I do not use a BBQ sauce in this recipe, because a really good BBQ’d chicken doesn’t really need a sauce. The combination of smoke and spice is already an incredible mouthful. Instead of store bought rubs, or rub spice mixtures you can buy online, I use my own BBQ rub, and of course, I think its the best BBQ rub recipe in the world! This particular BBQ rub is quite similar to a north African Cote D’ivoire rub I have seen, and that recipe was inspired from that one flavour experience. There are obviously some really great rubs on the market, but I choose to use mine. I will break the BBQ’s chicken recipe down into a few simple steps.
Steps for the best bbq chicken in the world
- Using a whole chicken, cut down the back and spread the chicken out so it kind of resembles a butterfly
- score the meat using a sharp knife. Scoring the meat means taking a knife and making small cuts into the skin and maybe a 1/4 inch deep.
- Take the rub from the recipe I mentioned above, or any other type of rub and sprinkle it all over the bird, and the underside
- “Rub the rub” into the bird, meaning spread the spiced rub into the score marks, so that the whole bird has been seasoned
- Add a drop or two of olive oil onto the bird and rub it on!
- Start your pellet smoker(check this post to buy best pellet smoker) or charcoal BBQ. Control the temperature so its not too hot, I’d aim for an indirect heat at no more than 325F.
- Put that bird on, breast side up
- Let cook for half hour or so depending on how big the bird is
- Flip her over captain! Cook the chicken with the breast side down
- Remove once you are sure the meat is done. Use a meat thermometer if you are unsure.
Cooking a whole chicken butterflied as opposed to individual pieces is important to me. Firstly, buying a whole chicken is usually a bit cheaper. Also, cooking a whole chicken as opposed to individual pieces keeps the meat more moist.
BBQ Charcoal Setup
If you own a charcoal kettle of some type, to BBQ a chicken you need to light your coal on one side of the BBQ, and put your chicken on the other side. This is referred to as indirect heat. As an example, as show here, I light my coals on one side of the BBQ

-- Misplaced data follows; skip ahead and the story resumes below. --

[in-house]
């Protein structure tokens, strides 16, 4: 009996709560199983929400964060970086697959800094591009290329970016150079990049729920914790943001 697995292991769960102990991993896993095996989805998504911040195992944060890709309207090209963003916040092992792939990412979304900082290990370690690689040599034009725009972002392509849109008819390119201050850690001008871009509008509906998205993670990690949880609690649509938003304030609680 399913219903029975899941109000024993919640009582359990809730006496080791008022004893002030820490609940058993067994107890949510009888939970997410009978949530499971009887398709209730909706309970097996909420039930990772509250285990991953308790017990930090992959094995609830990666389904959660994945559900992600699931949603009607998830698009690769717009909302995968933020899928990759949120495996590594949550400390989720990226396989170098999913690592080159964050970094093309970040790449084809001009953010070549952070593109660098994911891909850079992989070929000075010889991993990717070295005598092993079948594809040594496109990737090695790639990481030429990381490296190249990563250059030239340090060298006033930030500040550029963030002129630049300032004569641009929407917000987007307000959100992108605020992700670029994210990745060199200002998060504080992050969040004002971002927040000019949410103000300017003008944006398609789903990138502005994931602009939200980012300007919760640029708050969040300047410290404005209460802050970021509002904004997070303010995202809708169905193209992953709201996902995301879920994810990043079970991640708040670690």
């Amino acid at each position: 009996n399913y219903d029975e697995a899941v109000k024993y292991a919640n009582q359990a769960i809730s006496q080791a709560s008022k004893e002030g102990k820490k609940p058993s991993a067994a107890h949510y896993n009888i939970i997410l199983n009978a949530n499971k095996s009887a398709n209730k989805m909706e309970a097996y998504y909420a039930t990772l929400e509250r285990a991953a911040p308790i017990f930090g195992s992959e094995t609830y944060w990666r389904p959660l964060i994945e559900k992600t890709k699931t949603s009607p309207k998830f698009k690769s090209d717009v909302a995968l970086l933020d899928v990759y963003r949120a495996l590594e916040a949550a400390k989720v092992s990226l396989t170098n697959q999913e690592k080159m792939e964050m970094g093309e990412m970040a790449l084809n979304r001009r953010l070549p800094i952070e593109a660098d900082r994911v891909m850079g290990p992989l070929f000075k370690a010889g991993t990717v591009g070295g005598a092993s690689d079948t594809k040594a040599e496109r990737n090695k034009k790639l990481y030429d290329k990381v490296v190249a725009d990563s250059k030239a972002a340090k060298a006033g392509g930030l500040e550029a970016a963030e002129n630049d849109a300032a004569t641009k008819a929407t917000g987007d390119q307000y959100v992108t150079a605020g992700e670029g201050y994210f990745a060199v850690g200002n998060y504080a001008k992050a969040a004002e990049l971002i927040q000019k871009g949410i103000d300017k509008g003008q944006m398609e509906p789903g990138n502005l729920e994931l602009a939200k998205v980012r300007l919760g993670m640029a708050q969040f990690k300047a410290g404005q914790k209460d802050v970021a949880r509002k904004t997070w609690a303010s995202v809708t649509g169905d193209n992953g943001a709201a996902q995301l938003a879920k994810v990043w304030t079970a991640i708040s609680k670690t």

Once the fire has reached the right temperature, I can put the butterflied chicken on the other side. In the photo above, the coals are too hot. Tsk tsk. This Napoleon charcoal kettle heats up really quickly and it got away on me. Below, I place the rubbed and well seasoned chicken on the opposite side of the BBQ from the hot charcoal
The BBQ world is full of fun and exiting BBQ and smoker types. Hibachi’s, Kamado’s, charcoal kettles and so on. The only thing to remember and is important is the grill height and temperature. If the grill is close to the charcoal, you have to move all the charcoal over to one side and place the chicken away from the charcoal as I have done above. If the grill is high off the charcoal, you can cook directly over the charcoal, as I have done in the image below. With respect to temperature, low and slow is always better than hot and fast. This applies to most things in life. The longer something cooks, the more opportunity that food has to absorb smoked BBQ flavour. As a charcoal chef, you have to learn to control the temperature. Never more than 350F. Never less than 250F. With respect to flavours, if you can find a nice piece of apple wood, or any kind of fruit tree wood, put a stick or chunk of wood right on the coals. If its fresh off the tree or “green”, even better. It will smoke nicely and give a great flavour to whatever you are cooking.
A Photographic How-To
Shown below is a freshly rubbed and oiled chicken is cooking slowly over some coals. In this case, I am not cooking over an indirect heat setup. I am using my Kamado grill which has a grill that is high above the coals. You can see best kamado grill at here. I am directly over the coals, but again the bird is up high so any flare ups won’t turn into all out forest fires. As I have mentioned before, keep the temperature down to roughly 300F. You will get more delicious smoke at this temperature than hotter temperatures.
Cook that bird for a half hour or so on its back. Then flip it over, again in this case I’m directly over the coals. But up higher so flames won’t be an issue. Careful not to get too hot and burn the bird, so again I have to add, you ned to control the temperature. The longer it cooks in the 300F temperature range, the more smoke the bird will get. Yes, you can cook it fast in 450F, but it won’t taste as good. Plus, you won’t be able to drink as much beer before you eat. I see nothing but bad things when you rush a BBQ’d chicken. Just sayyyin.
After the bird is done, let it cool for a couple of minutes at which point you can cut it up into service sized portions. Unless you are going to eat a whole bird. Mind you, this should smell good enough that you will want to eat it whole.
The Final Word
The final product is one hell of a sexy bird. The smoke has darkened the skin and infused the meat with great flavour. Over cook this bird and it will be dry. Under cook this bird and you could get quite sick. Its a delicate balance and takes time to learn when a bird is done. Better to be cautious and over cook it. You can get yourself a meat thermometer and stick it into the birds breast and thing. You learn the signs, can judge by the time it takes. I hope this has inspired you to produce some fine bbq chicken.
Keep your coals hot